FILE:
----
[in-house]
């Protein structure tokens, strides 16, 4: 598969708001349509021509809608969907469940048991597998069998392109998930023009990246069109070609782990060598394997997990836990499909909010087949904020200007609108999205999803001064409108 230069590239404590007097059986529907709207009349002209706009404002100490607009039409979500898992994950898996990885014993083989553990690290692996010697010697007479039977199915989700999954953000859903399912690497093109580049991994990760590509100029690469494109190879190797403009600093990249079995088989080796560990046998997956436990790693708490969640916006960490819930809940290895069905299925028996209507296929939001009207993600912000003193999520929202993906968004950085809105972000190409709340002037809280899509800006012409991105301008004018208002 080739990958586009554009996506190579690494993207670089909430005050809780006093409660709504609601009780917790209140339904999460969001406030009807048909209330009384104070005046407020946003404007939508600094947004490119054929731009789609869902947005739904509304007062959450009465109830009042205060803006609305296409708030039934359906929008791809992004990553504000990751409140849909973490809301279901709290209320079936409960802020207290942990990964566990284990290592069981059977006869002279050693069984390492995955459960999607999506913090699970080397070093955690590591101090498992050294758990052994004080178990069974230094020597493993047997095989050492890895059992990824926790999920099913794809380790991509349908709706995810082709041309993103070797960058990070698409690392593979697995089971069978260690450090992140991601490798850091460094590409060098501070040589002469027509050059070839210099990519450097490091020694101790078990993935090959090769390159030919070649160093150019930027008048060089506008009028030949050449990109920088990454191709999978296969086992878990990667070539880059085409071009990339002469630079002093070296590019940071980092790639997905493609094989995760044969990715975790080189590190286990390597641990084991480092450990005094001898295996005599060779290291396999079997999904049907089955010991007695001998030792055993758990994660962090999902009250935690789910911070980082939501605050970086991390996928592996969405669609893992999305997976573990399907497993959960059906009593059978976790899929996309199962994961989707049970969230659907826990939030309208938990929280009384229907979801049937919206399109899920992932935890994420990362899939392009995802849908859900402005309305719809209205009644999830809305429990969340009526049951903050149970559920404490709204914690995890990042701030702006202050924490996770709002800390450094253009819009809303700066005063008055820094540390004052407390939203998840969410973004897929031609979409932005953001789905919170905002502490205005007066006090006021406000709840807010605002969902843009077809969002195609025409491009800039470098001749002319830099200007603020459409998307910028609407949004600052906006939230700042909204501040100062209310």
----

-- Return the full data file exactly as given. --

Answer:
[in-house]
């Protein structure tokens, strides 16, 4: 598969708001349509021509809608969907469940048991597998069998392109998930023009990246069109070609782990060598394997997990836990499909909010087949904020200007609108999205999803001064409108 230069590239404590007097059986529907709207009349002209706009404002100490607009039409979500898992994950898996990885014993083989553990690290692996010697010697007479039977199915989700999954953000859903399912690497093109580049991994990760590509100029690469494109190879190797403009600093990249079995088989080796560990046998997956436990790693708490969640916006960490819930809940290895069905299925028996209507296929939001009207993600912000003193999520929202993906968004950085809105972000190409709340002037809280899509800006012409991105301008004018208002 080739990958586009554009996506190579690494993207670089909430005050809780006093409660709504609601009780917790209140339904999460969001406030009807048909209330009384104070005046407020946003404007939508600094947004490119054929731009789609869902947005739904509304007062959450009465109830009042205060803006609305296409708030039934359906929008791809992004990553504000990751409140849909973490809301279901709290209320079936409960802020207290942990990964566990284990290592069981059977006869002279050693069984390492995955459960999607999506913090699970080397070093955690590591101090498992050294758990052994004080178990069974230094020597493993047997095989050492890895059992990824926790999920099913794809380790991509349908709706995810082709041309993103070797960058990070698409690392593979697995089971069978260690450090992140991601490798850091460094590409060098501070040589002469027509050059070839210099990519450097490091020694101790078990993935090959090769390159030919070649160093150019930027008048060089506008009028030949050449990109920088990454191709999978296969086992878990990667070539880059085409071009990339002469630079002093070296590019940071980092790639997905493609094989995760044969990715975790080189590190286990390597641990084991480092450990005094001898295996005599060779290291396999079997999904049907089955010991007695001998030792055993758990994660962090999902009250935690789910911070980082939501605050970086991390996928592996969405669609893992999305997976573990399907497993959960059906009593059978976790899929996309199962994961989707049970969230659907826990939030309208938990929280009384229907979801049937919206399109899920992932935890994420990362899939392009995802849908859900402005309305719809209205009644999830809305429990969340009526049951903050149970559920404490709204914690995890990042701030702006202050924490996770709002800390450094253009819009809303700066005063008055820094540390004052407390939203998840969410973004897929031609979409932005953001789905919170905002502490205005007066006090006021406000709840807010605002969902843009077809969002195609025409491009800039470098001749002319830099200007603020459409998307910028609407949004600052906006939230700042909204501040100062209310």